Right, because half inch rod is the same as coathangars... You ever hear of metal fatigue? It occurs when you bend certain metals to much, it makes them brittle, so brittle, you can easly bend small (coathangar size) with your bare hands.

jtobako (author)Captain_Nemo2017-04-07

Metal fatigue causes hardness and brittleness. Hardness means it won't bend, but metal fatigue is caused by bending. Try bending a coat hanger wire until it breaks - not so easy is it? You had to find a pre-stressed area (like the hook area where the wire is bent suddenly) didn't you? or hold the wire in a pair of pliers so that you could get a sharp bend, Hmmm?

Not saying it didn't happen to your dad, but i'm not saying that manufacturing techniques haven't changed in the last 40+ years either...

Captain_Nemo (author)jtobako2017-04-07

Actually, I got into trouble a kid for breaking coat hangers, would get bored and sit there and break half a dozen by bending them back and forth. I was 5. If a 5 year old can break them with his bare hands (not on the edge even, right smack in the middle of the straight) what do you think a power tool will do? You're right about the hardness making it not bend, once it's fatigued, it doesn't bend, it shears, as in it breaks in a way that gives it a nice sharp point to go through your, skin, muscle, nerves, bone, and/or cartilage. Whoever uses this way to drill, have fun losing the use of your hands, I hope you have good health insureance.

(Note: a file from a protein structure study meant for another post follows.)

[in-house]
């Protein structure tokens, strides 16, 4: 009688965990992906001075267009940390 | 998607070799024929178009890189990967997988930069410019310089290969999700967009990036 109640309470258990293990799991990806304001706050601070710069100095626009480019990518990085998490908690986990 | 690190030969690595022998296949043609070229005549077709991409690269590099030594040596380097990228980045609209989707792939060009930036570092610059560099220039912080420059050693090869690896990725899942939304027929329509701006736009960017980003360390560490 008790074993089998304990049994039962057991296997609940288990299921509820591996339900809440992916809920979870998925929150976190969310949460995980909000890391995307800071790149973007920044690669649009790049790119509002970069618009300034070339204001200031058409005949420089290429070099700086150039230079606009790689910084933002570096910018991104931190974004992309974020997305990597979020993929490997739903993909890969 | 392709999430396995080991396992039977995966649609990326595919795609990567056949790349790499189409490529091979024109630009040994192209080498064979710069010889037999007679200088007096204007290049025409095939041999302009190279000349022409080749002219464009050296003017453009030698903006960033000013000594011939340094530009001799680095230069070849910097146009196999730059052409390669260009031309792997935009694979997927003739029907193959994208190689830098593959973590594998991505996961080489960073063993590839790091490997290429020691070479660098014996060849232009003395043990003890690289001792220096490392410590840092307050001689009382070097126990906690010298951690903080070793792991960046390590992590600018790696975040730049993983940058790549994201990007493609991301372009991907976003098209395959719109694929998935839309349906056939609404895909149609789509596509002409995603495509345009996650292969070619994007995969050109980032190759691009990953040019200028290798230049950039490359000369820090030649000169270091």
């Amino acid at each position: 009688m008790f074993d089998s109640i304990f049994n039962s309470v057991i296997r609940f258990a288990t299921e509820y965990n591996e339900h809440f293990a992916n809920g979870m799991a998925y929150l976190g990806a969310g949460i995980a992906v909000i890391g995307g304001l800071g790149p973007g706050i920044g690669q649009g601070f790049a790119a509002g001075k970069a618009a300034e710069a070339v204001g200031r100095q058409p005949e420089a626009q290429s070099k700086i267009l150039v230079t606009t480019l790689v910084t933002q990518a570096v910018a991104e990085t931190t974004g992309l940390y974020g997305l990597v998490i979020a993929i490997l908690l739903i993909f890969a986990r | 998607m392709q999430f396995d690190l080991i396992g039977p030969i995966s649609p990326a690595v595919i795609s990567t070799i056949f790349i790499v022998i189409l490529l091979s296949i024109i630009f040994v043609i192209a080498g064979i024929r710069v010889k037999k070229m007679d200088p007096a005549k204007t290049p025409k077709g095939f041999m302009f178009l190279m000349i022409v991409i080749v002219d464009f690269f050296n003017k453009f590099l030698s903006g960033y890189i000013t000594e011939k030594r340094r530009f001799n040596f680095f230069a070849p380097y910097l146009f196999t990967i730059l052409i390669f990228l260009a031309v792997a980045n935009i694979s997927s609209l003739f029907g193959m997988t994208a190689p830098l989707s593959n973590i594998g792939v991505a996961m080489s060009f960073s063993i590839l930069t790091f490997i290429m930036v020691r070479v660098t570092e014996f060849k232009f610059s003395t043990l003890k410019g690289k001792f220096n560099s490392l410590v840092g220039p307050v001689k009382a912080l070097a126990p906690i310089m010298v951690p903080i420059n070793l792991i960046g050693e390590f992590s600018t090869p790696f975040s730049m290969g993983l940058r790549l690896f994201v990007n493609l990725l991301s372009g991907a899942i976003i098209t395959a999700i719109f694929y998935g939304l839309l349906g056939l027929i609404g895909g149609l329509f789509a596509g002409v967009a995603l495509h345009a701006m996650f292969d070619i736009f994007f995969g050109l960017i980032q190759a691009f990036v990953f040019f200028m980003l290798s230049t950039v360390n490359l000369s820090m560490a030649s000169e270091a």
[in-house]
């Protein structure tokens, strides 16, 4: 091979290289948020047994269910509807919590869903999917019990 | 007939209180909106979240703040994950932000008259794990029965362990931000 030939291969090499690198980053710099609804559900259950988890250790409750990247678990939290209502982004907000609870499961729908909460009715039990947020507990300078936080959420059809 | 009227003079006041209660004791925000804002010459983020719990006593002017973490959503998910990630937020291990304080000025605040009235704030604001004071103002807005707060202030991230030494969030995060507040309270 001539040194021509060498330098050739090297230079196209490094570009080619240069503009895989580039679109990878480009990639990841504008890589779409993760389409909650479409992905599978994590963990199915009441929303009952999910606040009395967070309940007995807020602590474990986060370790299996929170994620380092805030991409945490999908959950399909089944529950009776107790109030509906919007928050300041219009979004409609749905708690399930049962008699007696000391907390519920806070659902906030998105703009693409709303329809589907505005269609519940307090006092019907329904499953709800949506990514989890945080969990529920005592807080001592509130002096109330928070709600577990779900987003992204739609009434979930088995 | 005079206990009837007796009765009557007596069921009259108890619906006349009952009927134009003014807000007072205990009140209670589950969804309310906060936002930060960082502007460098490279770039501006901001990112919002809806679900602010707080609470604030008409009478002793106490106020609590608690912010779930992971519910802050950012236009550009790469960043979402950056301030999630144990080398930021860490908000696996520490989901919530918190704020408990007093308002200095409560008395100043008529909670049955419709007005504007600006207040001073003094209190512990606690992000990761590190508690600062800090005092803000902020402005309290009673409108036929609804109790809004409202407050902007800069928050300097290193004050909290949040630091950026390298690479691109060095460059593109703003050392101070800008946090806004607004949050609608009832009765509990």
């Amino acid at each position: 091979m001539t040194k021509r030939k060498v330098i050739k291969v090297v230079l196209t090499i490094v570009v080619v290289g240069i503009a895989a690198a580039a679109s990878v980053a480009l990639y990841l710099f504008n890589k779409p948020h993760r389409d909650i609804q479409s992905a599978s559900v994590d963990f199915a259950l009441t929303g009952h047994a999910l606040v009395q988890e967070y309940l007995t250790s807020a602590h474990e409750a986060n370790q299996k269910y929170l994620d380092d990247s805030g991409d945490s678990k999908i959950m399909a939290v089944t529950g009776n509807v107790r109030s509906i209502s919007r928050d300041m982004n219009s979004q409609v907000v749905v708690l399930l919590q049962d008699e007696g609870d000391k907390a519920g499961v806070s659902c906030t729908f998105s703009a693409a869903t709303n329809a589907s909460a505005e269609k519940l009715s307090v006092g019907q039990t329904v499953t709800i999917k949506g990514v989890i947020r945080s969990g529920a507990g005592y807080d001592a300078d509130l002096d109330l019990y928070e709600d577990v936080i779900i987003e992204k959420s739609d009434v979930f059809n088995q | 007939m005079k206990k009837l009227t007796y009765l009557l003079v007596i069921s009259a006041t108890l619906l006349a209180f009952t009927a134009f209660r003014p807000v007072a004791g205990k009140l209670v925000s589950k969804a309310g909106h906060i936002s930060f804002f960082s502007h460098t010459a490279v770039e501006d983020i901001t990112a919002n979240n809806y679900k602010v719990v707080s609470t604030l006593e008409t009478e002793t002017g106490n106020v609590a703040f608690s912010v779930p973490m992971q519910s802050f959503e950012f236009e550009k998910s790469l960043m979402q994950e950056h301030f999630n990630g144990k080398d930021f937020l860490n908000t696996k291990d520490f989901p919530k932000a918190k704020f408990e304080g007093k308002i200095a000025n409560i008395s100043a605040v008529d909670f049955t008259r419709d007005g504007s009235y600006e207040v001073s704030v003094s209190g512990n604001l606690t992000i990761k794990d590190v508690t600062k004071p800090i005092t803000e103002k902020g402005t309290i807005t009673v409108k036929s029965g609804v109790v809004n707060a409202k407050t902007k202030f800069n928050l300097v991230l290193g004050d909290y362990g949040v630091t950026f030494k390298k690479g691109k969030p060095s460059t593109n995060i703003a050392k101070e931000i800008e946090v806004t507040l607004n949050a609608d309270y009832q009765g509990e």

jtobako (author)Captain_Nemo2017-04-08

And how many fingers did you loose as a 5 year old?

yes, it could be dangerous, but eating a steak that's off the grill can cause cancer. It's a matter of degree of risk. You make it sound like plutonium when the risk is more like chest x-ray or cross country aircraft ride.

Captain_Nemo (author)jtobako2017-04-08

None, I lost zero fingers. You know why? Of course you don't, so I'll fill you in.

I DID NOT USE A POWER TOOL.

gravityisweak (author)allangee2017-02-16

That's awesome. I'd love to see that in action!

I'm not sure exactly what you mean when you say he was using it for cleaning a heater radiator, but that doesn't really sound like the same application. From what I'm told this is a tried and true trick of the trade that many professionals have been using for years. Many of the other comments here support that info.